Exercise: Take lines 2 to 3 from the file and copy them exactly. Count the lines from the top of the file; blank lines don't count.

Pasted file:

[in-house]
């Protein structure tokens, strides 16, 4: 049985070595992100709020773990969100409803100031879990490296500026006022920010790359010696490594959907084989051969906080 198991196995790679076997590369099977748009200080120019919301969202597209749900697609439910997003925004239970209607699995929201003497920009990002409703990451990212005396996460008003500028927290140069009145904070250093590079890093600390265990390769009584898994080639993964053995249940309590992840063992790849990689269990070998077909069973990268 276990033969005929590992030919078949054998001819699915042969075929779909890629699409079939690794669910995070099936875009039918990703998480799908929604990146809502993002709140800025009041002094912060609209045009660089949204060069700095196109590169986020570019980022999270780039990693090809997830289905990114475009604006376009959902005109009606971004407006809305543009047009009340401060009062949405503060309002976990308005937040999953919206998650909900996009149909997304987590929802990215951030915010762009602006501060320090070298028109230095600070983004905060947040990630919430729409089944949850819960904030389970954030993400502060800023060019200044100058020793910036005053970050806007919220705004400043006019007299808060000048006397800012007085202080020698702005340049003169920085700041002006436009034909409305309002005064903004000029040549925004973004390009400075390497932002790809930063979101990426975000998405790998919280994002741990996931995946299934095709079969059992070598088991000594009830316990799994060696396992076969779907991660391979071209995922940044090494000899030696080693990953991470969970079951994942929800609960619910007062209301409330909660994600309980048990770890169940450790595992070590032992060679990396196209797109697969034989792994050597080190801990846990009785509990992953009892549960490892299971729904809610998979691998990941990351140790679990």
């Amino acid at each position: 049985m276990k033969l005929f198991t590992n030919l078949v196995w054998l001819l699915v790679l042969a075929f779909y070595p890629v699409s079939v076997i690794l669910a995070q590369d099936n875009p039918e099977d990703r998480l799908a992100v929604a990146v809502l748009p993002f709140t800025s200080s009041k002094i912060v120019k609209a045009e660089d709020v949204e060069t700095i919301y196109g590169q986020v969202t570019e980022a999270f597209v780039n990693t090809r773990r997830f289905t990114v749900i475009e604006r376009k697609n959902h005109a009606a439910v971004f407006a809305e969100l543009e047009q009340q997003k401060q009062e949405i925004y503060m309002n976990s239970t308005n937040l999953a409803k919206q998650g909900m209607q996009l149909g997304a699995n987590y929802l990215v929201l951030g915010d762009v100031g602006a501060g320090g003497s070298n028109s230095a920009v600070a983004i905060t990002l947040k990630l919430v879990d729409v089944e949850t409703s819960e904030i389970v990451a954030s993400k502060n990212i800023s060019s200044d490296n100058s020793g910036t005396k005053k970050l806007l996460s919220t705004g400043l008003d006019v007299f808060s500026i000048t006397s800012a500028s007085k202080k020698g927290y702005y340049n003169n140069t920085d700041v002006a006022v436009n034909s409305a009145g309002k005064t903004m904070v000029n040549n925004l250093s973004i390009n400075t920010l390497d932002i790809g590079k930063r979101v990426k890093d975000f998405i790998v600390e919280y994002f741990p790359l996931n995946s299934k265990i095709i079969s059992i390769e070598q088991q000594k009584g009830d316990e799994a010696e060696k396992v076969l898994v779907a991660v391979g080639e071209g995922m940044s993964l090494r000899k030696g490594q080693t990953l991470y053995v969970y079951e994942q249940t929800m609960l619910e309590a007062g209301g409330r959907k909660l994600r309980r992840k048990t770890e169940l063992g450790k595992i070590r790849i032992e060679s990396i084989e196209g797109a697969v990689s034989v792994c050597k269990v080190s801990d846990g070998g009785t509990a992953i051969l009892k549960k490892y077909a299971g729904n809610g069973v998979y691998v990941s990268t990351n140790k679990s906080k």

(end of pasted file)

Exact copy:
């Protein structure tokens, strides 16, 4: 049985070595992100709020773990969100409803100031879990490296500026006022920010790359010696490594959907084989051969906080 198991196995790679076997590369099977748009200080120019919301969202597209749900697609439910997003925004239970209607699995929201003497920009990002409703990451990212005396996460008003500028927290140069009145904070250093590079890093600390265990390769009584898994080639993964053995249940309590992840063992790849990689269990070998077909069973990268 276990033969005929590992030919078949054998001819699915042969075929779909890629699409079939690794669910995070099936875009039918990703998480799908929604990146809502993002709140800025009041002094912060609209045009660089949204060069700095196109590169986020570019980022999270780039990693090809997830289905990114475009604006376009959902005109009606971004407006809305543009047009009340401060009062949405503060309002976990308005937040999953919206998650909900996009149909997304987590929802990215951030915010762009602006501060320090070298028109230095600070983004905060947040990630919430729409089944949850819960904030389970954030993400502060800023060019200044100058020793910036005053970050806007919220705004400043006019007299808060000048006397800012007085202080020698702005340049003169920085700041002006436009034909409305309002005064903004000029040549925004973004390009400075390497932002790809930063979101990426975000998405790998919280994002741990996931995946299934095709079969059992070598088991000594009830316990799994060696396992076969779907991660391979071209995922940044090494000899030696080693990953991470969970079951994942929800609960619910007062209301409330909660994600309980048990770890169940450790595992070590032992060679990396196209797109697969034989792994050597080190801990846990009785509990992953009892549960490892299971729904809610998979691998990941990351140790679990």
């Amino acid at each position: 049985m276990k033969l005929f198991t590992n030919l078949v196995w054998l001819l699915v790679l042969a075929f779909y070595p890629v699409s079939v076997i690794l669910a995070q590369d099936n875009p039918e099977d990703r998480l799908a992100v929604a990146v809502l748009p993002f709140t800025s200080s009041k002094i912060v120019k609209a045009e660089d709020v949204e060069t700095i919301y196109g590169q986020v969202t570019e980022a999270f597209v780039n990693t090809r773990r997830f289905t990114v749900i475009e604006r376009k697609n959902h005109a009606a439910v971004f407006a809305e969100l543009e047009q009340q997003k401060q009062e949405i925004y503060m309002n976990s239970t308005n937040l999953a409803k919206q998650g909900m209607q996009l149909g997304a699995n987590y929802l990215v929201l951030g915010d762009v100031g602006a501060g320090g003497s070298n028109s230095a920009v600070a983004i905060t990002l947040k990630l919430v879990d729409v089944e949850t409703s819960e904030i389970v990451a954030s993400k502060n990212i800023s060019s200044d490296n100058s020793g910036t005396k005053k970050l806007l996460s919220t705004g400043l008003d006019v007299f808060s500026i000048t006397s800012a500028s007085k202080k020698g927290y702005y340049n003169n140069t920085d700041v002006a006022v436009n034909s409305a009145g309002k005064t903004m904070v000029n040549n925004l250093s973004i390009n400075t920010l390497d932002i790809g590079k930063r979101v990426k890093d975000f998405i790998v600390e919280y994002f741990p790359l996931n995946s299934k265990i095709i079969s059992i390769e070598q088991q000594k009584g009830d316990e799994a010696e060696k396992v076969l898994v779907a991660v391979g080639e071209g995922m940044s993964l090494r000899k030696g490594q080693t990953l991470y053995v969970y079951e994942q249940t929800m609960l619910e309590a007062g209301g409330r959907k909660l994600r309980r992840k048990t770890e169940l063992g450790k595992i070590r790849i032992e060679s990396i084989e196209g797109a697969v990689s034989v792994c050597k269990v080190s801990d846990g070998g009785t509990a992953i051969l009892k549960k490892y077909a299971g729904n809610g069973v998979y691998v990941s990268t990351n140790k679990s906080k």